Viewers of the Munk Debate Tuesday night among Guardian columnist George Monbiot, Canadian Green Party leader Elizabeth May, Thatcher-era Chancellor of the Exchequer Nigel Lawson and the Disingenuous Environmentalist Bjorn Lomborg can only come back to a conclusion that many had reached beforehand: these occasions offer the denial industry a boost in credibility they neither earn nor deserve.

Watching the debate, it was hard not to conclude that May and Monbiot were winning in their argument in favour of the proposition: that climate change is the defining issue of our time. The assembled audience seemed to agree on one hand, ranking the debaters in descending order from Monbiot, through May, Lomborg and finally Lawson (who impressed a mere eight per cent of those assembled).

Lawson himself seemed to concede defeat in his summation, noting that “They have the best of the rhetoric.”

Yet the audience, which began the night split 61 to 39 per cent in favour of the proposition, ended it voting 56 to 44 per cent in favour - a slide of five points toward the underperforming rhetoriticians arguing on behalf of denial and delay.

Thu, 2008-12-11 09:00Richard Littlemore
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Poznan: Green Leader Despairs at Conference Potential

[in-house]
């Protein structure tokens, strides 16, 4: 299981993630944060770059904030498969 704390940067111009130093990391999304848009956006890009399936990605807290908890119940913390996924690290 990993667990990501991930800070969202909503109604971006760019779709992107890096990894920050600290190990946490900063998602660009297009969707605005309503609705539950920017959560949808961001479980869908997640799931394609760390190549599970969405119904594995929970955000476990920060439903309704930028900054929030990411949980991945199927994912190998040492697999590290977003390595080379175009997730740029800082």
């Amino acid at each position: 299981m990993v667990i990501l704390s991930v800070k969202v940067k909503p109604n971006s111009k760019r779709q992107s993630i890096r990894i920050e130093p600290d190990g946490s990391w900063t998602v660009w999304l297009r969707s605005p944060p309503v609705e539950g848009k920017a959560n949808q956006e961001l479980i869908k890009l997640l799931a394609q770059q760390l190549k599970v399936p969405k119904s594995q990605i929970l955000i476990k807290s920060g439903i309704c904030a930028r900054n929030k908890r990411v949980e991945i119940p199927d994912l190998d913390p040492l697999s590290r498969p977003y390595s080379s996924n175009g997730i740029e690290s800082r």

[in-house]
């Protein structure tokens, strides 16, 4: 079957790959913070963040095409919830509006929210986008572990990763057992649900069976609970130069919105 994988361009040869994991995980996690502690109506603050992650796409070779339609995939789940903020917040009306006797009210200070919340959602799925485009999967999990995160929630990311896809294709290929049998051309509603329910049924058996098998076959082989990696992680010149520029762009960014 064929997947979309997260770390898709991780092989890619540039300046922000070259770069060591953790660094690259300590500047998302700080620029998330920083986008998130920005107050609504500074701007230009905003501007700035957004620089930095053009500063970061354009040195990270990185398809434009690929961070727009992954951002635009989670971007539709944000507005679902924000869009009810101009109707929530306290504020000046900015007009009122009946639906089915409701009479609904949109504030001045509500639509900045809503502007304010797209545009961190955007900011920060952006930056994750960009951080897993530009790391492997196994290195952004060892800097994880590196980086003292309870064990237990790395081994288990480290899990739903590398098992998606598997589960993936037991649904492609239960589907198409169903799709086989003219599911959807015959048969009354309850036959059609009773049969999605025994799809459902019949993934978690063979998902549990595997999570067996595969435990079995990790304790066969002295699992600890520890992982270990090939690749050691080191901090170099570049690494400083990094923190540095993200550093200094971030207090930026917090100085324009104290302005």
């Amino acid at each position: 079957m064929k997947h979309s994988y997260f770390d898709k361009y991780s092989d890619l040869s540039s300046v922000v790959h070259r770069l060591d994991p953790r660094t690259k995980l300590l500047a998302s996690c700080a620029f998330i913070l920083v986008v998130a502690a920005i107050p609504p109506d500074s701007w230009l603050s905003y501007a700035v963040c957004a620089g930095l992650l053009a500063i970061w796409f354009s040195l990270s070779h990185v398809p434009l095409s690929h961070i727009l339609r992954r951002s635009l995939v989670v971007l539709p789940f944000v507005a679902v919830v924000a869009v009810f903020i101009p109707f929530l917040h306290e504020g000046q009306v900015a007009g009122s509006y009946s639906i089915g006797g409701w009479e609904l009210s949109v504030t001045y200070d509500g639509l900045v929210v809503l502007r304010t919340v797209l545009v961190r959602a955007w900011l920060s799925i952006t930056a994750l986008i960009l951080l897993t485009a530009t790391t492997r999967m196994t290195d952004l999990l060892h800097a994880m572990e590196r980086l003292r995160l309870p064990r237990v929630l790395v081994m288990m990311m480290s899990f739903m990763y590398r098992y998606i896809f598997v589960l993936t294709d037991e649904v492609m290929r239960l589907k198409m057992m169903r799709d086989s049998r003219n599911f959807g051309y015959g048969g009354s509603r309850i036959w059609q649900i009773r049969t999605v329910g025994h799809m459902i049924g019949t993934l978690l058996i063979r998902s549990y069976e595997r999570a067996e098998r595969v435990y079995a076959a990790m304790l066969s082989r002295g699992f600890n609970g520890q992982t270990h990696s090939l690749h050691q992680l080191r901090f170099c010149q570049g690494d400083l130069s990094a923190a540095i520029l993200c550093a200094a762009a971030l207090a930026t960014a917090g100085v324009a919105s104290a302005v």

“It’s like attending a family reunion on the Titanic.”

Canadian Green Party leader Elizabeth May is a difficult person to interview at the UN Framework Convention on Climate Change in Poznan, Poland. She seems to know nearly everyone, and when she isn’t waving and smiling at passersby, she is fending off phone calls or emails buzzing on her blackberry.

But regardless of the old-home week atmosphere, she is bleakly disappointed about what’s going on in this sprawling conference centre. Having attended the organizational meeting for the UNFCCC in 1990 and the inaugural meeting in Rio in 1992, and being a veteran of many “COP” (Conference of the Parties) meetings for the inrternational biodiversity treaty, she has seen her share of such events.

“But this has a dreadful pall to it.”

Thu, 2008-10-09 15:11Richard Littlemore
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Jack Layton: Captain of the team to re-elect Stephen Harper

If Conservative Party leader Stephen Harper is re-elected next week as Canadian prime minister, he will owe the biggest vote of gratitude to the New Democratic Party and its leader Jack Layton.

There has been comment enough about the lack-luster performance of Harper's most dangerous opponent, Liberal leader Stephane Dion, but the Liberals aren't losing this election because Dion lacks charisma. The Liberals are losing because the NDP has pushed tax-averse voters into Stephen Harper's lap.

Sat, 2007-07-14 11:28Richard Littlemore
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Energy Lobbyist Dupes London (Ontario) Newspaper

Galling as it is to be part of the publicity machine for the phony Natural Resources Stewardship Project (think Not Really Science People), I have to congratulate Tom Harris on his recent coup - appearing as a commentator in the London (Ontario) Free Press opposite Elizabeth May, leader of the Green Party of Canada.